Not all of chlorine's uses, however, were benevolent. During World War I, chlorine gas, an extremely poisonous substance, was used as a weapon against the Allies. Despite the horrors associated with chlorine gas, the U.S. chlorine production industry benefited from the war. Imports of chemicals from Europe were sharply curtailed because of submarine warfare. As a result, domestic production tripled and continued to grow after the war. Chlorine has also played a role in the development of insecticides, anesthetics, dry cleaning fluids, and firefighting compounds. The fledgling plastics industry relied on chlorine to make its vital vinyl chloride products. Between 1955 and 1970, chlorine usage grew approximately 5.8 percent per year.
The 1970s ushered in an era of changes. Although the decade closed with chlorine production at a historic high, growth stagnated. Environmental questions hampered producers, and economic woes diminished demand by users. By the early 1990s, chlorine production and demand were still less than they had been in 1979.
Despite improvements lessening the environmental impact of chlorine and caustic soda production, the industry continued to suffer from adverse publicity concerning chlorine use. Chlorine compounds react with organic substances to form dioxins, which are suspected carcinogens and pose potential health hazards including birth defects and damage to the human skin, liver, neuroendocrine system, and immune system.
Controversy about dioxins affected usage by pulp and paper producers, one of the largest chlorine-consuming industries. Chlorine was traditionally used to bleach pulp and create white paper products. Increasingly, manufacturers were turning to innovative oxygen and hydrogen peroxide bleaching technologies. Analysts estimated that the pulp and paper industry used only about 9 percent of the domestic chlorine production in 1994, a drop from 15 percent in 1990.
Environmental groups increasingly protested the use of chlorine in other areas as well. Chlorofluorocarbons (CFCs) are suspected of damaging the ozone layer of the earth's upper atmosphere. Chlorinated solvents were considered a source of air pollution because of their emissions. In addition, some water treatment facilities began turning away from chlorine to other methods of water purification. According to the Chlorine Institute, however, calls to eliminate chlorine are unreasonable because of the heavy financial burden of meeting such restrictions.
Despite the problems associated with chlorine and its declines in traditional markets, industry analysts anticipated overall demand to grow and prices to increase as much as 15 percent by 2002. Vinyl exports and PVC use in new construction and in remodeling were expected to make up for the declines in other areas.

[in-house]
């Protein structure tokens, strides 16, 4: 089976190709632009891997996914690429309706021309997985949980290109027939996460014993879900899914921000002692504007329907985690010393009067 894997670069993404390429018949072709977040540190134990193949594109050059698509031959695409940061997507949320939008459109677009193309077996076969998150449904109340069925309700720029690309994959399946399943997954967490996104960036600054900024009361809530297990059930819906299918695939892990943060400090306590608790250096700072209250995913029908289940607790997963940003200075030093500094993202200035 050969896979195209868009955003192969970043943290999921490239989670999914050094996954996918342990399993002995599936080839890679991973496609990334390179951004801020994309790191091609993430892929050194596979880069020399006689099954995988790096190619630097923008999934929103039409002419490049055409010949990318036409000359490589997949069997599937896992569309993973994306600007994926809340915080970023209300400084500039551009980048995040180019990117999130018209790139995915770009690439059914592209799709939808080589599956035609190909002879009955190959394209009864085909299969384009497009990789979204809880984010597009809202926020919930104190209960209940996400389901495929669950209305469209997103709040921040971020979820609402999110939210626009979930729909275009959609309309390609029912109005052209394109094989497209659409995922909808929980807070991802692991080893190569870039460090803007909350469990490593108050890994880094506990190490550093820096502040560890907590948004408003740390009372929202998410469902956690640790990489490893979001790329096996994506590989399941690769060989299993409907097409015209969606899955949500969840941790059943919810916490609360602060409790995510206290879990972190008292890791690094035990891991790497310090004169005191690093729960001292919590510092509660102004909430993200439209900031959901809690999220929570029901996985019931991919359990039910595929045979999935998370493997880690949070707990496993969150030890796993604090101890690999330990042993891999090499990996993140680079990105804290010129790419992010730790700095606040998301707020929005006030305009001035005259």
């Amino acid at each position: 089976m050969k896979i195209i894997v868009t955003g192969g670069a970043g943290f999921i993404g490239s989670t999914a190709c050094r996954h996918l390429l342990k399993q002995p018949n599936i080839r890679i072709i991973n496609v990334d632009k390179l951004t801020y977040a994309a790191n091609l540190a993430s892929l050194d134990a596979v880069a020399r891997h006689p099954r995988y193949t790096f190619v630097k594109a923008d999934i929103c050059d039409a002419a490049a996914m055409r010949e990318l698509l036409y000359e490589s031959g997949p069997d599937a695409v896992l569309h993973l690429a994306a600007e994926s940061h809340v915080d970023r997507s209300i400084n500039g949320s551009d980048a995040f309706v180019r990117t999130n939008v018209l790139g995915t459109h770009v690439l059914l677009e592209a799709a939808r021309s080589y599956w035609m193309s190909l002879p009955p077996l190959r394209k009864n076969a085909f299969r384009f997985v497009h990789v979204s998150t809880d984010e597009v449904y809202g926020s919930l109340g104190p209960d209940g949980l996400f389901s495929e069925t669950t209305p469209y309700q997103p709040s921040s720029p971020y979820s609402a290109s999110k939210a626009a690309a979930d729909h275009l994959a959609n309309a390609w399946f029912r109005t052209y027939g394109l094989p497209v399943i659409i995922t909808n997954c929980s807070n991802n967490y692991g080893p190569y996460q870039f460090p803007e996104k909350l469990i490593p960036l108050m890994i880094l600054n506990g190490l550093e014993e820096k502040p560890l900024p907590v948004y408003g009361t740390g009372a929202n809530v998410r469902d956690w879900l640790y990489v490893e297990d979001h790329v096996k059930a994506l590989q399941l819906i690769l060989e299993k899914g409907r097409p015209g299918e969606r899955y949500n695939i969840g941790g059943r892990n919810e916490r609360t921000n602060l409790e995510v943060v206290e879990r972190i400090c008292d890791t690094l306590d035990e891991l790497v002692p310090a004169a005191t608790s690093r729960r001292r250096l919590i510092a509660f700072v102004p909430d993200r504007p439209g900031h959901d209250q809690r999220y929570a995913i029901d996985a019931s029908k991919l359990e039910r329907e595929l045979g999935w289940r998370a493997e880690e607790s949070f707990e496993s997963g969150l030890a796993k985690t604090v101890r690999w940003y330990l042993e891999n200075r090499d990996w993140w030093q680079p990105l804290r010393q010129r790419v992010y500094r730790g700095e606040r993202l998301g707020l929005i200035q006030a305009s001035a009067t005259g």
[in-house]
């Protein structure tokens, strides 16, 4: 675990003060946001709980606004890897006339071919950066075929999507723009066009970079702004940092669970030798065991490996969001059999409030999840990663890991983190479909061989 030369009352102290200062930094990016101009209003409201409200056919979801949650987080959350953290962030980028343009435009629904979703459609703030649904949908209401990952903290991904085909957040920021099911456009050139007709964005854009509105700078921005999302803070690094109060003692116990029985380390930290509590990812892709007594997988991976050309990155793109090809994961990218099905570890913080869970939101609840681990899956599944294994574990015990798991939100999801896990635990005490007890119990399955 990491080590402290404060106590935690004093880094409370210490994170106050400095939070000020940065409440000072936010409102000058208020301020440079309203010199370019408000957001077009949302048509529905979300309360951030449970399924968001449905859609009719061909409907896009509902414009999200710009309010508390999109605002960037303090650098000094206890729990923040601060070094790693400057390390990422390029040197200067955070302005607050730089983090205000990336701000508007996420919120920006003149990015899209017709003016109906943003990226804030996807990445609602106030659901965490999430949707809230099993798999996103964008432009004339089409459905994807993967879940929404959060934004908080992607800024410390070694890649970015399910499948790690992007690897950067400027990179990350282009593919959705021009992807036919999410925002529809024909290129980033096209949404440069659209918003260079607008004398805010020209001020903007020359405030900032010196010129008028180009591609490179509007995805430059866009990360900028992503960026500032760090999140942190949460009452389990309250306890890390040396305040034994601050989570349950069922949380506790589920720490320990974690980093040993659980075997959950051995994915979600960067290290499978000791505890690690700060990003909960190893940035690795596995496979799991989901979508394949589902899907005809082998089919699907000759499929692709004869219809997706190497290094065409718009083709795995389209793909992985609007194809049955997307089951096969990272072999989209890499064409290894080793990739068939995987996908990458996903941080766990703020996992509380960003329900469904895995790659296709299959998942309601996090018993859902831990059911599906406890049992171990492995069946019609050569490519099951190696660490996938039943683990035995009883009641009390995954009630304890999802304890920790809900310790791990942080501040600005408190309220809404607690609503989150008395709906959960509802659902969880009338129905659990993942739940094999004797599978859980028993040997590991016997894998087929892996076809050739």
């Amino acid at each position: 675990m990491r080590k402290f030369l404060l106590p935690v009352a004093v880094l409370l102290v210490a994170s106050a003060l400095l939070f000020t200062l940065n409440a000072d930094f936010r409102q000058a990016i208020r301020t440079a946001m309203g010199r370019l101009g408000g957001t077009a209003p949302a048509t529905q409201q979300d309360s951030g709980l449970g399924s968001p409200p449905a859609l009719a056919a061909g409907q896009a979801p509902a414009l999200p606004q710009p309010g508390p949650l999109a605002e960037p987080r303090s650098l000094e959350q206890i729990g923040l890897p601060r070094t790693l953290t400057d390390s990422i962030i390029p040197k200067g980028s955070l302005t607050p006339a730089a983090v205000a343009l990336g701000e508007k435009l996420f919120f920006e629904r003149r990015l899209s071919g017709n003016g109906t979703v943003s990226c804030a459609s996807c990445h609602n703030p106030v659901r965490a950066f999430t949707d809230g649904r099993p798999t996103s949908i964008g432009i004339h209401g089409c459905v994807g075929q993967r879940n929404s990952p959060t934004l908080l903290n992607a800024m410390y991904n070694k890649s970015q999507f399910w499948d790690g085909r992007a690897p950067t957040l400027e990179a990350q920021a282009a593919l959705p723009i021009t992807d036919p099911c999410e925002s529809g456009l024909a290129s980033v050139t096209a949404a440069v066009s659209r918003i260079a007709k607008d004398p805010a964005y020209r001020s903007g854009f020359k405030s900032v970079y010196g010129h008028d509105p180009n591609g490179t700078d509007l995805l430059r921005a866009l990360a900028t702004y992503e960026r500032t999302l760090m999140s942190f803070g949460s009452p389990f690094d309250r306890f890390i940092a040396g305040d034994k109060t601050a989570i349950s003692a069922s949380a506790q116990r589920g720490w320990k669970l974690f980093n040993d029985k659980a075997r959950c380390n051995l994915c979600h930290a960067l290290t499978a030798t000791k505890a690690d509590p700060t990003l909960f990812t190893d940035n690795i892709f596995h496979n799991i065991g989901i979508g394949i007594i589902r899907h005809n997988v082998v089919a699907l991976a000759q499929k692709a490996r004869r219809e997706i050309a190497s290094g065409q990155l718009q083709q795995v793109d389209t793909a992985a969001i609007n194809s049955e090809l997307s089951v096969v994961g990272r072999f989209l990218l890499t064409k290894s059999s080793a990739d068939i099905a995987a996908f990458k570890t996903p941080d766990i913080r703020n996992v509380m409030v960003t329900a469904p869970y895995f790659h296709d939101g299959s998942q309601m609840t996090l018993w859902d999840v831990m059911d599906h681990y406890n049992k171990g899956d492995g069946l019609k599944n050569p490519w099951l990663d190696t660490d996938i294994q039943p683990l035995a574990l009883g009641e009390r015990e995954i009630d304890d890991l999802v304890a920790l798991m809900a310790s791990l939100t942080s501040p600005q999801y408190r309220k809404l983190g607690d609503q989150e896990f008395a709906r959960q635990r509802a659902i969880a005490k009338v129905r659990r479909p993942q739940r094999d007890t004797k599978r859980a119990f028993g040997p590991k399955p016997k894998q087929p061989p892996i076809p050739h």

Soda Ash. In the 1990s, the global soda ash industry saw many non-U.S. companies acquire U.S. producers. For example, Solvay, the world's largest soda ash producer (headquartered in Brussels), purchased Tenneco's soda ash division in 1992. As a result of the acquisition, Solvay controlled almost half of U.S. soda ash production and was positioned to expand in the Asian Pacific and Latin American markets. By 1997 a Korean company, OCI, also entered U.S. soda ash production, operating the Big Island Mine and Refinery in Green River, Wyoming.
Humanitarian Aid. In early 1997, PPG Industries donated 11 million metric tons of calcium chlorite, and Olin Corporation donated an additional 1 million, for a total of 12 million metric tons to help residents of Cuba still recovering from the effects of Hurricane Lili, which struck the island in October 1996. The calcium chlorite was for use in disinfecting drinking water.
Modern methods of chlorine production were developed around electrolysis. The three most-used technologies—diaphragm cells, mercury cells, and membrane cells—produce chlorine and caustic soda by decomposing brine (salt water). Combined, they accounted for 97 percent of U.S. chlorine production in 1997. Other methods in operation in 1997 included electrolysis of either molten magnesium chloride or molten sodium chloride; electrolysis of hydrochloric acid; and non-electrolytic processes. The brine used as a raw material is obtained from natural deposits under the earth's surface or is made from salt and water.